Yet another Radio Clock

One more radio clock

For no particular reason except my own entertainment, I've started to build yet another radio clock. I don't keep up with counting them, so I don't know how many of them I've built before.

A few that I remember of:

  • A kit named "DOC 85" - basically just assembled it
  • An early homemade radio clock based on a TCA whatever AM receiver chip and an 8051 MCU for decoding and display control. Coding was done in pure 8051 assembler.
  • Used an IR transmitter to push the demodulated DCF77 pulses into the IRDA port of a laptop, running ntpd to decode it.
  • Wrote and embedded an DCF decoder into a measurement instrument, using an external ready made DCF77 receiver module. The MCU used for decoding was a NEC V25 (8086 compatible), coded in Turbo Pascal
  • Wrote and embedded another DCF / high precision PPS decoder into another measurement instrument, this time using an ADSP-2181 DSP. Coding was ADSP-2181 assembler and/or embedded C
  • Ported the above decoder to yet another instrument, using a Hitachi SH2 processor. Coded in pure embedded C
  • An attempt to make a noise / disturbance tolerant radio clock using an Infineon XE167 MCU.
  • Implemented a dual channel DCF / PPS receiver to an STM32F7 nucleo board. This one provides time and date to my home CAN network.

  • Note, these are all DC77 (German / European time standard) radio clocks. Most of the above is lost or not available for public disclosure. Another common "feature" of these radio clocks is: All of them use the DCF77 AM (amplitude modulation) time code only. This is pretty common for most commercially available radio clocks.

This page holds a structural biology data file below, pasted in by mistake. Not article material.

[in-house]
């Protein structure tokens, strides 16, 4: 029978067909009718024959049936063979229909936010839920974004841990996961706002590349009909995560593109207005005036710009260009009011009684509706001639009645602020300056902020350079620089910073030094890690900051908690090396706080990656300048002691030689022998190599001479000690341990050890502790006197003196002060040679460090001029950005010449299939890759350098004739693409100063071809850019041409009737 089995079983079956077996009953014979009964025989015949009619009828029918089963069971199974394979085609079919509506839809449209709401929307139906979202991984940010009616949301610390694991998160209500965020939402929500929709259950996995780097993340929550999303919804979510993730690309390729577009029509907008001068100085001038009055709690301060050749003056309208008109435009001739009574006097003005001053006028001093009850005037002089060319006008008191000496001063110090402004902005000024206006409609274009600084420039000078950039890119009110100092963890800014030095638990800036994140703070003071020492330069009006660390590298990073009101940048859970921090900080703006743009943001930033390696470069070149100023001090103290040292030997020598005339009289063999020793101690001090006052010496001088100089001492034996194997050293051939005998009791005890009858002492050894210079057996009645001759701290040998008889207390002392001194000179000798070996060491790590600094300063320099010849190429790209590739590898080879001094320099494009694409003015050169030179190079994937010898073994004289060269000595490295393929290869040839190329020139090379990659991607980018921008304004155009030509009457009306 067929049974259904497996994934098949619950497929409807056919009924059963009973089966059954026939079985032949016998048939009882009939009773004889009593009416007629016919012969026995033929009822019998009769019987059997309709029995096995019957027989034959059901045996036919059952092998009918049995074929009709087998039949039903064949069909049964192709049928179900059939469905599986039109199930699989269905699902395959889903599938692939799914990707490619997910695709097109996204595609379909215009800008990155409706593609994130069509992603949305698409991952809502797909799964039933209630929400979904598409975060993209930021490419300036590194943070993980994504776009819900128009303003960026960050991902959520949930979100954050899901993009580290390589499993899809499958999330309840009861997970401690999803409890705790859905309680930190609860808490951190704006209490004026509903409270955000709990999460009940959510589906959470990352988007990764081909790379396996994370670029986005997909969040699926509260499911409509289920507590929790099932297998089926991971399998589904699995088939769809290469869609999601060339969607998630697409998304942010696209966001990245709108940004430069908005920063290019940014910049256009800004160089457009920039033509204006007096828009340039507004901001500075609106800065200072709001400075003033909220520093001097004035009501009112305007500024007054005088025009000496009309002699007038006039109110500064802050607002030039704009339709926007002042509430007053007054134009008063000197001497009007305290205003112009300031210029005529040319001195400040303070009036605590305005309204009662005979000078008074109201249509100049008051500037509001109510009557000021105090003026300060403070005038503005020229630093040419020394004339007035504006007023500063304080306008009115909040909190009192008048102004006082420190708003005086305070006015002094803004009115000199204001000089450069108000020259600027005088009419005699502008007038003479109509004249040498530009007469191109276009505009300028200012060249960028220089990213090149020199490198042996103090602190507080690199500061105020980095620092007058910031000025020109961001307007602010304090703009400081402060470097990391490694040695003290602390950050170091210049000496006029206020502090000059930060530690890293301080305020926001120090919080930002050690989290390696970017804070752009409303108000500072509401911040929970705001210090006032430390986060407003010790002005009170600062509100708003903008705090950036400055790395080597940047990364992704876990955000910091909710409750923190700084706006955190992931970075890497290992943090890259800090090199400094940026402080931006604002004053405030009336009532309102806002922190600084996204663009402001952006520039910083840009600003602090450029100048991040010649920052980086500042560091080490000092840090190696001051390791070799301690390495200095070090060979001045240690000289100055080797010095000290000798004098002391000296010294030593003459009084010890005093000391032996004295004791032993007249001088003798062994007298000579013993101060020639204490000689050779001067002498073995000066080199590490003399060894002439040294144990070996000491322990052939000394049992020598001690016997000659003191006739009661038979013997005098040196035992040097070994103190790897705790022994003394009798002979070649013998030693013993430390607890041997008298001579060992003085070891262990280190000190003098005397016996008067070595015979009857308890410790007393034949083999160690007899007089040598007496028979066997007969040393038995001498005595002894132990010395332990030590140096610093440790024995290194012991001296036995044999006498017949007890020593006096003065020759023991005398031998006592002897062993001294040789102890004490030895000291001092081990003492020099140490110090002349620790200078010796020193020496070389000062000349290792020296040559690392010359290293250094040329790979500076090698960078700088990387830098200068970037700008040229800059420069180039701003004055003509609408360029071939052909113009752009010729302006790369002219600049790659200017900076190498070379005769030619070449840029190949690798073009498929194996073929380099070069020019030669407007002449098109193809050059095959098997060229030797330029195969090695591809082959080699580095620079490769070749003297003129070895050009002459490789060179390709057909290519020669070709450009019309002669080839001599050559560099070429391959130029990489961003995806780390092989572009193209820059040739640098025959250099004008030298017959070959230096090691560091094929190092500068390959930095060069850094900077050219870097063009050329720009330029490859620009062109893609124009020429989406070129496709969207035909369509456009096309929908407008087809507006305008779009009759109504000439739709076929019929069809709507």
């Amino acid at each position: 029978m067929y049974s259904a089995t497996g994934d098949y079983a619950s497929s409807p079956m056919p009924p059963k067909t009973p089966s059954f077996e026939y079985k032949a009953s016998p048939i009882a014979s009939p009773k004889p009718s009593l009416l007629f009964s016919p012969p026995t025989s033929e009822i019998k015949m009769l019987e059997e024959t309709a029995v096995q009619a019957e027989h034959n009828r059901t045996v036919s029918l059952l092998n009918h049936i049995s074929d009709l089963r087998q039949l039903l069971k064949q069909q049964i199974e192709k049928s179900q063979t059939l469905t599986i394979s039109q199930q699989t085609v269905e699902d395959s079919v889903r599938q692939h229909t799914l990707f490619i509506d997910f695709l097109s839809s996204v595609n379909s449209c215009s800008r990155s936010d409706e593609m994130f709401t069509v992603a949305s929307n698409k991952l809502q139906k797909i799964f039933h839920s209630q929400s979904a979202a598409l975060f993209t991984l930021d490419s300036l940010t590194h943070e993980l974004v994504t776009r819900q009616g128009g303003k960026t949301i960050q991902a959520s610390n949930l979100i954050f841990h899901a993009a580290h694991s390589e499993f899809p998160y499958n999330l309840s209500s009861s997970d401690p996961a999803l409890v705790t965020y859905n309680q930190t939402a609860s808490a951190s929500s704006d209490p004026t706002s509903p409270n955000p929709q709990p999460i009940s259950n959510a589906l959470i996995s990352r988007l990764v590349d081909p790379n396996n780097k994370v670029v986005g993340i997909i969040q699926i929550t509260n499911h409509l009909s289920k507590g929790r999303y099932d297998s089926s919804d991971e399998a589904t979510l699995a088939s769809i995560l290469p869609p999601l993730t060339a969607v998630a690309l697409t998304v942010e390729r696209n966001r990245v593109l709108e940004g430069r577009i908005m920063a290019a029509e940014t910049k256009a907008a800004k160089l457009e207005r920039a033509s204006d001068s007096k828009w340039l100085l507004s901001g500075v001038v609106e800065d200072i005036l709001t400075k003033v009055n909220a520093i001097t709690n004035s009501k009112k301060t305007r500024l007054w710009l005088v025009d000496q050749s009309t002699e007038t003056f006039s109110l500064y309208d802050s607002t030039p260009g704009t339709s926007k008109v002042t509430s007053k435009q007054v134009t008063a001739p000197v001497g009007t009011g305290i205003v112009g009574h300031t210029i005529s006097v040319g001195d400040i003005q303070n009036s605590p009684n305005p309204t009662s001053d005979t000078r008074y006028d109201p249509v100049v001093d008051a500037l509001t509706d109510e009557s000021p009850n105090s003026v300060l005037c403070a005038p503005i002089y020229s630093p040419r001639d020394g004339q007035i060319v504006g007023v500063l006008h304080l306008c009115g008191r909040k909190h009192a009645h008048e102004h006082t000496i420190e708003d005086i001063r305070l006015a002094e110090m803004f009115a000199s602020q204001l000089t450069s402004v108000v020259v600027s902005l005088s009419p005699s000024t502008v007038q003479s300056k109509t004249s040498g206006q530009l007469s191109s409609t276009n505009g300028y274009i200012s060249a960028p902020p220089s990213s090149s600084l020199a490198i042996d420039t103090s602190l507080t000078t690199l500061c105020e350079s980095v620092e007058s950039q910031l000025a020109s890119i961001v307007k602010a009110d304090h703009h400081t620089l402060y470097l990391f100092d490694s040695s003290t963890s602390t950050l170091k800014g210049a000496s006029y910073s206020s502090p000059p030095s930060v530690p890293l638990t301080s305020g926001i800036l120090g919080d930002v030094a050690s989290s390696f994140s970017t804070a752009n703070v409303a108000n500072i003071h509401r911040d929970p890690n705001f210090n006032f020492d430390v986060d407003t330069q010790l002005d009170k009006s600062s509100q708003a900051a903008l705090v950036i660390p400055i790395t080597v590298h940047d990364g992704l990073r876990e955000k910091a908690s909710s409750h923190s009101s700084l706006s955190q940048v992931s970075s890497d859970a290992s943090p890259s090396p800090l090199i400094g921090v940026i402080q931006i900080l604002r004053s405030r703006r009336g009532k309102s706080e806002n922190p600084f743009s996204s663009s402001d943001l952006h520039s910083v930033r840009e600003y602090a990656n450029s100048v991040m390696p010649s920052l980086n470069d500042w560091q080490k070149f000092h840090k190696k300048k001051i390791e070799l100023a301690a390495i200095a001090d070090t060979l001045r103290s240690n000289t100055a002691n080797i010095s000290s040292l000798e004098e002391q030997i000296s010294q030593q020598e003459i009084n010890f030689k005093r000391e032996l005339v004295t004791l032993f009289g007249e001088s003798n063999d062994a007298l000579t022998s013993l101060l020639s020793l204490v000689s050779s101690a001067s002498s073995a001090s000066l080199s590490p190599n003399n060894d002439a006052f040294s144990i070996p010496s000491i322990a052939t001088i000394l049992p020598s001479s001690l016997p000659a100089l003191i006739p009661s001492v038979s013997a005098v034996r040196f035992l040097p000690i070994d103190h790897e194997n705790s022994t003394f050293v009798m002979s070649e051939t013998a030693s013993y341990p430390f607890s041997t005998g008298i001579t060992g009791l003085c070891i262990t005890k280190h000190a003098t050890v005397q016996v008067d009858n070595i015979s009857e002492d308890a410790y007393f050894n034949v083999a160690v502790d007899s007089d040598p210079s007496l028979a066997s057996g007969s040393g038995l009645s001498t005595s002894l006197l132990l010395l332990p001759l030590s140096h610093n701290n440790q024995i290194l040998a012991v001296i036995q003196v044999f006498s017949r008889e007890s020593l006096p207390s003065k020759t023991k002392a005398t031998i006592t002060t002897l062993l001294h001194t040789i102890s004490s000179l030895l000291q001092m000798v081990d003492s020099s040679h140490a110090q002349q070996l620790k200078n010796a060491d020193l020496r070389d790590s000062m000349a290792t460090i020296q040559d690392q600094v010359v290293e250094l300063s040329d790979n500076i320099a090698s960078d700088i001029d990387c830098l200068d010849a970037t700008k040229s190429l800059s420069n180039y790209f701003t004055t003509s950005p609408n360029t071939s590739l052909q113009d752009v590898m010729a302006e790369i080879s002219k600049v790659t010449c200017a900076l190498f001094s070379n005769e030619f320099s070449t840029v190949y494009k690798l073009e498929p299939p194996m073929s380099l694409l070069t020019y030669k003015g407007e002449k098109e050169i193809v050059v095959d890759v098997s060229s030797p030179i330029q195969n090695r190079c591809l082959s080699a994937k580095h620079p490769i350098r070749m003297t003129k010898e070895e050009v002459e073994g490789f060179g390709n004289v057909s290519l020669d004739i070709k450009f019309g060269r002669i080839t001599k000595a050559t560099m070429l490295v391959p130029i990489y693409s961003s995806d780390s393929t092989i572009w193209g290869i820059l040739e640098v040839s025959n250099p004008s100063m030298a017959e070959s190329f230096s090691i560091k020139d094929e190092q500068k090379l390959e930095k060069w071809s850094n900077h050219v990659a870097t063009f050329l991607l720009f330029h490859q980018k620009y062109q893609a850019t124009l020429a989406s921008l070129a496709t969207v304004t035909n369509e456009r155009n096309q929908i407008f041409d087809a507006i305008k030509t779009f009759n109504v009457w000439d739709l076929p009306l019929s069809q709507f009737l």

So let's go for something completely different

    The DCF77 doesn't transmit the time code amplitude modulated (AM) alone, but also on PM (phase modulation). See the DCF77 Wikipedia article for a detailed description. The PM receiving method provides one with superiour time accuracy in comparison with the usual AM receivers, though it's not as accurate as an GPS timing receiver.

    So the goal for is set: Build a Phase Modulation DCF77 radio clock with some robustness in time code decoding. Additionally, this radio clock will provide a 10MHz reference frequency and a PPS (pulse per second) output.

    The antenna

    What's the purpose of that ferrite rod sitting in the junk box? As so often with this kind of stuff, it just happens to be there. Now can I do something useful with it?
    ferrite rod

    Yes, I can. Make an DCF77 antenna. Use isolated wire and apply an arbitrary amount of turns to the rod - the more the better. Now add some capacitance to create a resonant tank and tune the whole thing to the DCF77 carrier frequency (77.5kHz). Add a few turns in a separate winding to tap the received signal: